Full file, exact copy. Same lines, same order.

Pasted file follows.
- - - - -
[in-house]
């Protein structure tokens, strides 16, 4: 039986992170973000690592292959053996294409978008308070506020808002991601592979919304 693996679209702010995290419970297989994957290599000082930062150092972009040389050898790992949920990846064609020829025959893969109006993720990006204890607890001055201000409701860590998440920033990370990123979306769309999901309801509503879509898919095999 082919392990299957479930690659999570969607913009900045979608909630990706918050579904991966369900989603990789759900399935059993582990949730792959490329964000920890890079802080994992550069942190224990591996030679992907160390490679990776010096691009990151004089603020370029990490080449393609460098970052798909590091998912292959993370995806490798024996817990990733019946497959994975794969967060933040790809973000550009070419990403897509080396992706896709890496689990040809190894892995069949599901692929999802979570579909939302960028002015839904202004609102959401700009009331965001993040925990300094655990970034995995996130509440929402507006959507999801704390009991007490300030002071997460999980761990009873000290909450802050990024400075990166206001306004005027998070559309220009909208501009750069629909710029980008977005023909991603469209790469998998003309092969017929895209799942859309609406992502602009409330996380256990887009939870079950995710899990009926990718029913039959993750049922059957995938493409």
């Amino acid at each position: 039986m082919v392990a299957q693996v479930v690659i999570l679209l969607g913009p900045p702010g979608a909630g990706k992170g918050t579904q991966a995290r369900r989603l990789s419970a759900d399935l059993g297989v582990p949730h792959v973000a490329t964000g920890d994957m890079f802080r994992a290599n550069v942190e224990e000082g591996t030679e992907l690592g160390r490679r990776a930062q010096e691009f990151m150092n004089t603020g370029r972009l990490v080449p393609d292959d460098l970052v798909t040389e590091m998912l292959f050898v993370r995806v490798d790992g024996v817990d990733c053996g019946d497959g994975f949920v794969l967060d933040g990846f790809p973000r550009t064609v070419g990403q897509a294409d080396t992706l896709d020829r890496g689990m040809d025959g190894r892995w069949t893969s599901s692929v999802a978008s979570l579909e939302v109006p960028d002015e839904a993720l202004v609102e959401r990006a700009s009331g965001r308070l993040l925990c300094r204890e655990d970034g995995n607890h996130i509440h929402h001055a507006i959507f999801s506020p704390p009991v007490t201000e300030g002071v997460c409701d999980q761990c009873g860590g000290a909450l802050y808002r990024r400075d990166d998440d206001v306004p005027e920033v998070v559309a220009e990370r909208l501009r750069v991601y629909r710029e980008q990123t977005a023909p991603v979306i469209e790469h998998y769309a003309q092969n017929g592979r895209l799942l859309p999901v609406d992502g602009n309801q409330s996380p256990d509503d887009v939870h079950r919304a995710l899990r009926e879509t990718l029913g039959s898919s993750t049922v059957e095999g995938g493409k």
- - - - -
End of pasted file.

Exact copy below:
[in-house]
């Protein structure tokens, strides 16, 4: 039986992170973000690592292959053996294409978008308070506020808002991601592979919304 693996679209702010995290419970297989994957290599000082930062150092972009040389050898790992949920990846064609020829025959893969109006993720990006204890607890001055201000409701860590998440920033990370990123979306769309999901309801509503879509898919095999 082919392990299957479930690659999570969607913009900045979608909630990706918050579904991966369900989603990789759900399935059993582990949730792959490329964000920890890079802080994992550069942190224990591996030679992907160390490679990776010096691009990151004089603020370029990490080449393609460098970052798909590091998912292959993370995806490798024996817990990733019946497959994975794969967060933040790809973000550009070419990403897509080396992706896709890496689990040809190894892995069949599901692929999802979570579909939302960028002015839904202004609102959401700009009331965001993040925990300094655990970034995995996130509440929402507006959507999801704390009991007490300030002071997460999980761990009873000290909450802050990024400075990166206001306004005027998070559309220009909208501009750069629909710029980008977005023909991603469209790469998998003309092969017929895209799942859309609406992502602009409330996380256990887009939870079950995710899990009926990718029913039959993750049922059957995938493409």
């Amino acid at each position: 039986m082919v392990a299957q693996v479930v690659i999570l679209l969607g913009p900045p702010g979608a909630g990706k992170g918050t579904q991966a995290r369900r989603l990789s419970a759900d399935l059993g297989v582990p949730h792959v973000a490329t964000g920890d994957m890079f802080r994992a290599n550069v942190e224990e000082g591996t030679e992907l690592g160390r490679r990776a930062q010096e691009f990151m150092n004089t603020g370029r972009l990490v080449p393609d292959d460098l970052v798909t040389e590091m998912l292959f050898v993370r995806v490798d790992g024996v817990d990733c053996g019946d497959g994975f949920v794969l967060d933040g990846f790809p973000r550009t064609v070419g990403q897509a294409d080396t992706l896709d020829r890496g689990m040809d025959g190894r892995w069949t893969s599901s692929v999802a978008s979570l579909e939302v109006p960028d002015e839904a993720l202004v609102e959401r990006a700009s009331g965001r308070l993040l925990c300094r204890e655990d970034g995995n607890h996130i509440h929402h001055a507006i959507f999801s506020p704390p009991v007490t201000e300030g002071v997460c409701d999980q761990c009873g860590g000290a909450l802050y808002r990024r400075d990166d998440d206001v306004p005027e920033v998070v559309a220009e990370r909208l501009r750069v991601y629909r710029e980008q990123t977005a023909p991603v979306i469209e790469h998998y769309a003309q092969n017929g592979r895209l799942l859309p999901v609406d992502g602009n309801q409330s996380p256990d509503d887009v939870h079950r919304a995710l899990r009926e879509t990718l029913g039959s898919s993750t049922v059957e095999g995938g493409k």